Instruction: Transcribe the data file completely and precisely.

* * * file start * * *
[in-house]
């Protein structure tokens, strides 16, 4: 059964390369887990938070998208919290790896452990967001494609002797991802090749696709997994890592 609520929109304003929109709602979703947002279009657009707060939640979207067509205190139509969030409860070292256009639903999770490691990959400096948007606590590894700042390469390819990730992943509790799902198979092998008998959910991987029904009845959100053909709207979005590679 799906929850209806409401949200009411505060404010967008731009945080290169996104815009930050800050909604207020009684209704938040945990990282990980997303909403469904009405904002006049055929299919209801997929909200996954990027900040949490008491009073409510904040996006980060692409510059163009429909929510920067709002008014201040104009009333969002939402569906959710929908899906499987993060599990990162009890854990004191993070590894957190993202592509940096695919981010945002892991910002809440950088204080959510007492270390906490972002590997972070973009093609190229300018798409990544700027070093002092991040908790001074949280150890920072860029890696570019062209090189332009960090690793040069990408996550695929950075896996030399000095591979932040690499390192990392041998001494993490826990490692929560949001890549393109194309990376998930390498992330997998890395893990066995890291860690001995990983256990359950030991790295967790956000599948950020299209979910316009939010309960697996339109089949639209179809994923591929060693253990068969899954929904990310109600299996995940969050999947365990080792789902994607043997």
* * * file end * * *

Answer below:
[in-house]
């Protein structure tokens, strides 16, 4: 059964390369887990938070998208919290790896452990967001494609002797991802090749696709997994890592 609520929109304003929109709602979703947002279009657009707060939640979207067509205190139509969030409860070292256009639903999770490691990959400096948007606590590894700042390469390819990730992943509790799902198979092998008998959910991987029904009845959100053909709207979005590679 799906929850209806409401949200009411505060404010967008731009945080290169996104815009930050800050909604207020009684209704938040945990990282990980997303909403469904009405904002006049055929299919209801997929909200996954990027900040949490008491009073409510904040996006980060692409510059163009429909929510920067709002008014201040104009009333969002939402569906959710929908899906499987993060599990990162009890854990004191993070590894957190993202592509940096695919981010945002892991910002809440950088204080959510007492270390906490972002590997972070973009093609190229300018798409990544700027070093002092991040908790001074949280150890920072860029890696570019062209090189332009960090690793040069990408996550695929950075896996030399000095591979932040690499390192990392041998001494993490826990490692929560949001890549393109194309990376998930390498992330997998890395893990066995890291860690001995990983256990359950030991790295967790956000599948950020299209979910316009939010309960697996339109089949639209179809994923591929060693253990068969899954929904990310109600299996995940969050999947365990080792789902994607043997």